November 18, 2017
    Out of necessity, this assn turned to the cloud. Now it embraces it

    It even improved the staff’s work-life balance


    Public Affairs Council faced a technology problem not unlike many other associations. Its website technology was cumbersome and faulty, and there wasn’t a staff member who had the background to really support IT in-house.

    Faced with an increasingly unreliable system, PAC knew it needed to find a permanent solution. Ultimately, a new vendor moved the association’s system to the Cloud. As a result, the staff has become more efficient, with the unintentional benefit of an improved work-life balance.

    PAC finance and administration director Reggie Nance said before the association moved to the Cloud, it’s technology was housed on-site in a server room. A consultant came in  twice a week to work on issues that might have come up in the past week.

    The problem began when PAC’s website started to experience more problems. The staff person who maintained the site was not an IT expert, so the consultant would have to be called. This situation was challenging enough when it happened during the week. But it was exacerbated when it happened on the weekend or worse, when key staff were at a tradeshow and the site went down.

    Another problem was in backing up. PAC would back up its system by manually taping it.

    When the situation became untenable, PAC reached out for a better solution and found Cetrom, a Cloud provider founded by Christopher Stark, who is a former CIO of a trade association.

    Stark said when they first started to work with PAC, it was discovered there was a simple virus/anti-virus problem, but “it became pretty clear that [PAC] needed a little more TLC if they were going to maintain an on-premise solution.”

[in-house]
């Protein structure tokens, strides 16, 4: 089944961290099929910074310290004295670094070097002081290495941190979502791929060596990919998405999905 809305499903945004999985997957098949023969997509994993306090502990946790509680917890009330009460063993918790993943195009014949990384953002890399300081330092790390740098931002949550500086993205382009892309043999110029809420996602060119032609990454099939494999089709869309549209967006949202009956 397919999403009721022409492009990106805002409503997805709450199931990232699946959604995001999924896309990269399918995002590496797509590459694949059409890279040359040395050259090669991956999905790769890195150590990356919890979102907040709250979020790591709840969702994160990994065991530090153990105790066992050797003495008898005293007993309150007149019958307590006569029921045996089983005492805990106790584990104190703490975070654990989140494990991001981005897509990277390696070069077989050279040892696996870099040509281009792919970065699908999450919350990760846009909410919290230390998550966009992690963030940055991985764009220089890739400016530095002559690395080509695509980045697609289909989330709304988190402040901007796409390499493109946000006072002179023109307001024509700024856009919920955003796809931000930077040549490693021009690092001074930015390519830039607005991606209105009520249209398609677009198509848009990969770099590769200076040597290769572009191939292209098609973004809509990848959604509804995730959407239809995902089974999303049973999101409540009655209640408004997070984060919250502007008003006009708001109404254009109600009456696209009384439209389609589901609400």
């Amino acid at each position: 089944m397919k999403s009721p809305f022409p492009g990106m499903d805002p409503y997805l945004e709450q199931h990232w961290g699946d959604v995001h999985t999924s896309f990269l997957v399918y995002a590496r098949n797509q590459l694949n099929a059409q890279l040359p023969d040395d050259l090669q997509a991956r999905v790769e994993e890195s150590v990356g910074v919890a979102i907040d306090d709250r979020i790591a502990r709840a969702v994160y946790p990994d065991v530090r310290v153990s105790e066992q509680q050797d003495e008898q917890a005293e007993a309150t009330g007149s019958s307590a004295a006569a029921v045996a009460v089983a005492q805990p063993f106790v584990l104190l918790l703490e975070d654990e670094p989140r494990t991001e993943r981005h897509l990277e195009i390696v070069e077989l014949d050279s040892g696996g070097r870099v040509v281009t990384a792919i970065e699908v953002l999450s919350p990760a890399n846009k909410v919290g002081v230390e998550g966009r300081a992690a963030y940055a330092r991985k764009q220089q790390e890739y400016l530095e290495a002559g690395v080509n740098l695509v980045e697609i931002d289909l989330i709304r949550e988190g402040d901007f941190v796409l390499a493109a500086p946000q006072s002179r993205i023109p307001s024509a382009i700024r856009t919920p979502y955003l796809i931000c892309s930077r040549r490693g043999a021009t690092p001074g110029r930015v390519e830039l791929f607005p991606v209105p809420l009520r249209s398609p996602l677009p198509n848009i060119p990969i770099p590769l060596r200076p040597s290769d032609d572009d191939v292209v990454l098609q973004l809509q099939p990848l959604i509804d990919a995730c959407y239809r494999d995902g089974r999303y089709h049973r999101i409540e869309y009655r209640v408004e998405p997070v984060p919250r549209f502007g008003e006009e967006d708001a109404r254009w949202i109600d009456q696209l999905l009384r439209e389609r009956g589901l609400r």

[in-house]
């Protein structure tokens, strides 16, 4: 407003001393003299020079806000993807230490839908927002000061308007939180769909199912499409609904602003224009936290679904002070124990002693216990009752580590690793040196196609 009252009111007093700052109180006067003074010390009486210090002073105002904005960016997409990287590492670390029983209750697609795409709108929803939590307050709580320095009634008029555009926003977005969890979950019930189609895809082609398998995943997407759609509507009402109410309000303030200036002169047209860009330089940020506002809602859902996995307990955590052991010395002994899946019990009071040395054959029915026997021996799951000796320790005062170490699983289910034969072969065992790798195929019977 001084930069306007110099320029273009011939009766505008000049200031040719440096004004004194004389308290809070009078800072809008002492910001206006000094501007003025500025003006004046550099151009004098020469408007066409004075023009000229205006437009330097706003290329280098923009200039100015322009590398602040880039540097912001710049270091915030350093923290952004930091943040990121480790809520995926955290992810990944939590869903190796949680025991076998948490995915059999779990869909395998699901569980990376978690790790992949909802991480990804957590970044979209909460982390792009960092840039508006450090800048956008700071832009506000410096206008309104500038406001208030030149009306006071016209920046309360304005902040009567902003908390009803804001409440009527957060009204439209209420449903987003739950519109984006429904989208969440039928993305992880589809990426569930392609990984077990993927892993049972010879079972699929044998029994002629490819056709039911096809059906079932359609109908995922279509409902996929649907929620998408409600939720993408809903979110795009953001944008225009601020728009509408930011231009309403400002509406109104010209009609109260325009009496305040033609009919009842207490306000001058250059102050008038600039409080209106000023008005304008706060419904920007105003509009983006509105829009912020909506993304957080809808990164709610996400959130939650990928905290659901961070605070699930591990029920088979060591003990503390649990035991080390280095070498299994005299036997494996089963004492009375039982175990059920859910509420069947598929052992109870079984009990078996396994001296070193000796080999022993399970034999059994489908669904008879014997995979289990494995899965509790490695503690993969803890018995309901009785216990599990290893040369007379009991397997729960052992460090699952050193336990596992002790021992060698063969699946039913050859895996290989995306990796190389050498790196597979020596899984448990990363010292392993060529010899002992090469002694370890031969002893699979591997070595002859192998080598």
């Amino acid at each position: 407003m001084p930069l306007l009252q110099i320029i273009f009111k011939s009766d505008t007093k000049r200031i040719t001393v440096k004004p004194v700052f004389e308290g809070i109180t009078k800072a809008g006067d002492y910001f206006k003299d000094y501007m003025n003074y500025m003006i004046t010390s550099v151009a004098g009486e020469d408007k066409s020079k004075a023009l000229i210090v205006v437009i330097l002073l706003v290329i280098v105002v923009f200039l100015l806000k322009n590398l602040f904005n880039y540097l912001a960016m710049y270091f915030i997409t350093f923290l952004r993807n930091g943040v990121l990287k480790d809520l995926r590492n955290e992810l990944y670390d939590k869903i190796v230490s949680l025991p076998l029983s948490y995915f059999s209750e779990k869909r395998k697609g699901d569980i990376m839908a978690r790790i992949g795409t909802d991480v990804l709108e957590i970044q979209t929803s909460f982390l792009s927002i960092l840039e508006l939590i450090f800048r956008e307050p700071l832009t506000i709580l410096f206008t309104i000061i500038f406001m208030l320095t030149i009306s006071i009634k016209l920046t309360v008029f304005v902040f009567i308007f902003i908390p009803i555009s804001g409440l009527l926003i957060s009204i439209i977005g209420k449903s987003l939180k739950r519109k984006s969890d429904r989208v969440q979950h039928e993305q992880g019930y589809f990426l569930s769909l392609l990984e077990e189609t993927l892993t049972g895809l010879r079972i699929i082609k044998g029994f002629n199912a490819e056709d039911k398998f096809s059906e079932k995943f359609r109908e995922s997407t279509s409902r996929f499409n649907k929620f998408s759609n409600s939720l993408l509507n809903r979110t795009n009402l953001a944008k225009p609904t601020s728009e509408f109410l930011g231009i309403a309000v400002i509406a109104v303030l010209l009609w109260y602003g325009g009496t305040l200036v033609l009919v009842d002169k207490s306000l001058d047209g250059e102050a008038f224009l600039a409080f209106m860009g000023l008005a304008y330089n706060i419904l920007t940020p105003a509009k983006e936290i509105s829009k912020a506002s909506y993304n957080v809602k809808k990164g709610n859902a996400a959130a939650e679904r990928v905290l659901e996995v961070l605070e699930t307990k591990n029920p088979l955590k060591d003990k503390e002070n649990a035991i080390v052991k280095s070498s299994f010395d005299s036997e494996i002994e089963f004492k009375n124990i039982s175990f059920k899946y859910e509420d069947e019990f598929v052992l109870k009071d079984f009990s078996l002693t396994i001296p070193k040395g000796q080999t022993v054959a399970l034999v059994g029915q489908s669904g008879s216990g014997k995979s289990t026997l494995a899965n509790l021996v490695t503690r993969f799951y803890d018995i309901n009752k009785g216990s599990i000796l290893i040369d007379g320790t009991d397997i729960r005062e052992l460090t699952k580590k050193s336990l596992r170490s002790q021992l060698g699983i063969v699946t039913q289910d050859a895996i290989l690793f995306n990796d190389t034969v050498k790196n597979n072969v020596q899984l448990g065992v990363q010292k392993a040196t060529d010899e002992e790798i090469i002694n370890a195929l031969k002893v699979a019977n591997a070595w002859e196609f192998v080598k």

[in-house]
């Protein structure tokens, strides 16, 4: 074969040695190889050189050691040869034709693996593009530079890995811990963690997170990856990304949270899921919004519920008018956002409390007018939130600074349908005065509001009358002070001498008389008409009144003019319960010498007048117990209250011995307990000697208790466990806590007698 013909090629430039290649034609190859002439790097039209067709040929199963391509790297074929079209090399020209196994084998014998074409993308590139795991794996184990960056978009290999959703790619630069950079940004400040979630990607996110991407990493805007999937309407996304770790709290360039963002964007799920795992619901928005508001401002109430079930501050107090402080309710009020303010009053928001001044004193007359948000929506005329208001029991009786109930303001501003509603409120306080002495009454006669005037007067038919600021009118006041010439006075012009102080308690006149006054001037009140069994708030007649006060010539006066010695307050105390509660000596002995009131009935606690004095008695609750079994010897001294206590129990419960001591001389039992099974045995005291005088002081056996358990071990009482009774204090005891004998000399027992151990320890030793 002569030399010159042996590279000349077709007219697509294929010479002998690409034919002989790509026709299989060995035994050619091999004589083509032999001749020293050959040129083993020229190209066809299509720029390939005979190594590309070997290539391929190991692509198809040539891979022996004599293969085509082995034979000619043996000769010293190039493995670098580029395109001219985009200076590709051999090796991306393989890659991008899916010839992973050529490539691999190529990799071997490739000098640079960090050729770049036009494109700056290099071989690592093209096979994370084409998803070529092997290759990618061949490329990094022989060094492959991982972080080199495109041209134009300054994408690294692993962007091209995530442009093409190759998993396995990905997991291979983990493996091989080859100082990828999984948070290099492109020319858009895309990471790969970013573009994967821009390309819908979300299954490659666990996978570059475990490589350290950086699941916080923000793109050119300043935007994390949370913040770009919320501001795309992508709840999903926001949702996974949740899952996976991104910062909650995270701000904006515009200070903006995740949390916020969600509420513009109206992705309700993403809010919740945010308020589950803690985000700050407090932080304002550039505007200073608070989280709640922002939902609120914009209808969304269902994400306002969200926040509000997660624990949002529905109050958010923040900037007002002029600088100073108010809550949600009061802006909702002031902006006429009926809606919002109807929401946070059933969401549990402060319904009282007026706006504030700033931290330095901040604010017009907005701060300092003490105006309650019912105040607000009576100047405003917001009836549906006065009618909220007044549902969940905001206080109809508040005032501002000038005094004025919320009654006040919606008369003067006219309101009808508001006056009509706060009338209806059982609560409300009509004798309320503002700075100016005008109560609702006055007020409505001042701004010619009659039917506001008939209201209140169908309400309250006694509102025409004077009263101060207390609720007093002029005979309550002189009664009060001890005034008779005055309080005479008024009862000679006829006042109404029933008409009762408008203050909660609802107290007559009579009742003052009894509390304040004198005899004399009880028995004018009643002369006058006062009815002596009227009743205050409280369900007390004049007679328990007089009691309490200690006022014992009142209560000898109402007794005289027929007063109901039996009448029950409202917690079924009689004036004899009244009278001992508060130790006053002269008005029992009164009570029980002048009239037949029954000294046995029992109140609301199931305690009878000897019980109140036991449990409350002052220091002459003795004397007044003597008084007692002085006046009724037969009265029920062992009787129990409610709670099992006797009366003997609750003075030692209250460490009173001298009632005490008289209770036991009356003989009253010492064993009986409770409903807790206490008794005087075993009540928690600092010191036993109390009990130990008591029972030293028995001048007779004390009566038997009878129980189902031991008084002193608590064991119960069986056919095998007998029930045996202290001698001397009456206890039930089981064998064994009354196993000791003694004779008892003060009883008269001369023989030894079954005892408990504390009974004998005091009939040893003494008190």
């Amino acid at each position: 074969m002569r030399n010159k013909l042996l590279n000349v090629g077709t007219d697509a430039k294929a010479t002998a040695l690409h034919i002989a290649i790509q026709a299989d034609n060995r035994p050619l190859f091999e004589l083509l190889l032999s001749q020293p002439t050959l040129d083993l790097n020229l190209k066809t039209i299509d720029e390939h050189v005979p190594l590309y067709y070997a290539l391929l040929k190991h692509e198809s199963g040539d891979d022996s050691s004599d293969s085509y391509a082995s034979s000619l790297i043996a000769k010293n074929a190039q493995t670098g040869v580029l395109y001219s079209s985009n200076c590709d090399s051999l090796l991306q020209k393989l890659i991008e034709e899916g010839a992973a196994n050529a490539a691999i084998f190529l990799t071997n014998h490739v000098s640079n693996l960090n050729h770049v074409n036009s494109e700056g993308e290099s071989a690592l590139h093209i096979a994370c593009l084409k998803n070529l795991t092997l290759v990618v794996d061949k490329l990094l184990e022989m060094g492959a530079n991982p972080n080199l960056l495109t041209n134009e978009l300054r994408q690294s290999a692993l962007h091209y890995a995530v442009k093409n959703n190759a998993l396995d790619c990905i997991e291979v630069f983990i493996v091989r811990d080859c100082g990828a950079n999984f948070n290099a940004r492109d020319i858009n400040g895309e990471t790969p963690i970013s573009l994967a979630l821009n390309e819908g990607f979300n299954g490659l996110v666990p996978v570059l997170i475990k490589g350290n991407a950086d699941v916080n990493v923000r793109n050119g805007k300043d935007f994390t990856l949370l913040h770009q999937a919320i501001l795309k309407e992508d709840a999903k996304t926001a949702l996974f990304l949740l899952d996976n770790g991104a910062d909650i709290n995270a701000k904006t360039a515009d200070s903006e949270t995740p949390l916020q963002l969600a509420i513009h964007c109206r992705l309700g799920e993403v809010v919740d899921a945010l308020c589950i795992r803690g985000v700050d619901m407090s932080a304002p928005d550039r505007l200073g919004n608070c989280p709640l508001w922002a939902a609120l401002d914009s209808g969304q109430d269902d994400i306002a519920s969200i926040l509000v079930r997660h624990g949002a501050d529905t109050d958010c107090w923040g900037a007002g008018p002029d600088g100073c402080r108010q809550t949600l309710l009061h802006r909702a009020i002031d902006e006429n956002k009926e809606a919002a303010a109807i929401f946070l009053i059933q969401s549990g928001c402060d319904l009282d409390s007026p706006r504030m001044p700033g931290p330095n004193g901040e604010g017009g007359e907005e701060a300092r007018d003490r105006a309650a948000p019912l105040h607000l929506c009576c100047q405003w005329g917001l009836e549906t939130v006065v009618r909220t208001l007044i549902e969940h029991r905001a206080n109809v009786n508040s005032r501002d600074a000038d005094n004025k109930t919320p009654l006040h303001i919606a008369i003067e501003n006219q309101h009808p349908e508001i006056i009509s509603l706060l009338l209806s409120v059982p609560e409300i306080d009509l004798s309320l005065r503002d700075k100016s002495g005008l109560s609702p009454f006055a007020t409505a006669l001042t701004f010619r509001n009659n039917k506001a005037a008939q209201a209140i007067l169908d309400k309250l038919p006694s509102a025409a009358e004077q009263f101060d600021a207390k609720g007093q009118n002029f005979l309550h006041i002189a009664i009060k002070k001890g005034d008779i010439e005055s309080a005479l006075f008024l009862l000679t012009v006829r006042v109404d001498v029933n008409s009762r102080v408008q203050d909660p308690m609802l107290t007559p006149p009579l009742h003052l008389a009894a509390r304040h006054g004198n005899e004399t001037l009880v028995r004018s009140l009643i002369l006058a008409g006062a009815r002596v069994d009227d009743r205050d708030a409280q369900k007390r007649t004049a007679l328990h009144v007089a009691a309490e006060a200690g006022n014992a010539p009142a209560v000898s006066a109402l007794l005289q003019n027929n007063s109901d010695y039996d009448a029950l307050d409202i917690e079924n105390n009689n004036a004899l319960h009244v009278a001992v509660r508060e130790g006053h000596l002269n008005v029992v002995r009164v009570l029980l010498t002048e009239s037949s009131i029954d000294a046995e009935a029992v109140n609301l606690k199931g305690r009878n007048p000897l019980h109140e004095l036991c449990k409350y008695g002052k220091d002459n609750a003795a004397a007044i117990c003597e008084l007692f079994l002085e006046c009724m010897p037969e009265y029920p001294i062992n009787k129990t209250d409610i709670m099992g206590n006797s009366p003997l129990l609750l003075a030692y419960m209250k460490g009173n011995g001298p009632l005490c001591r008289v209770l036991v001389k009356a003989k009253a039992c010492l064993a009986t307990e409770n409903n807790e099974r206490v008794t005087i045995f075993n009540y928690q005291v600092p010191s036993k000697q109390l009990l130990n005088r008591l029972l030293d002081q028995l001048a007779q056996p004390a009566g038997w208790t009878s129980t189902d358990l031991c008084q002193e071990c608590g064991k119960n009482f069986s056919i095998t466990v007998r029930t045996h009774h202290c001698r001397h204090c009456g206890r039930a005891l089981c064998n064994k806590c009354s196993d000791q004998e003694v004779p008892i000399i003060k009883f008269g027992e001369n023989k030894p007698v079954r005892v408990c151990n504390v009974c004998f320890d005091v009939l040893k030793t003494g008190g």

Because PAC already was going through a “technology refresh,” it was the perfect time to consider moving the association to the Cloud. It was decided that a full-time IT person was not warranted, but PAC “needed a little bit more attention or proactiveness than they had at the time,” and that’s when the Cloud was offered as a possible solution, Stark said.

    For Nance, it was the right decision.

    “Going to the Cloud actually helped us with our technology,” he said, noting that PAC did away with its on-site servers as all of its technology was now housed on the Cloud. Cetrom also became PAC’s IT support provider. Now, any staff member can call for support 24/7, which PAC did not have in the past.

    With technology housed in a more reliable way, and with support at-hand at any time and from anywhere, a lot of concern for PAC’s technology has dissipated. 

    “It was a pretty easy decision for us,” Nance said. “The expense in the very beginning was more because we weren’t used to paying for the support of the Cloud. As we found out, the benefit of having the Cloud greatly outweighed the cost of not having it. That along with the IT support just pays for itself and the piece of mind.”

    Besides piece of mind, Nance said benefits to going to the Cloud include freeing up the staff website person to focus on other things than IT issues. Also, Nance said staff have become “much more efficient. It was a 100 percent turnaround to what we were before.”

    But an unintended benefit to existing on the Cloud, Nance pointed out, is an enhanced work-life balance for staff.

    “Initially you just wanted to give staff a good product [by going to the Cloud]. Then we realized it helps staff work-life balance. If staff can’t go into office because child is sick, it’s great for them to know they can stay home, turn on a laptop, go into the Cloud, and see exactly what they see when you sit in front of your desk,” Nance said.

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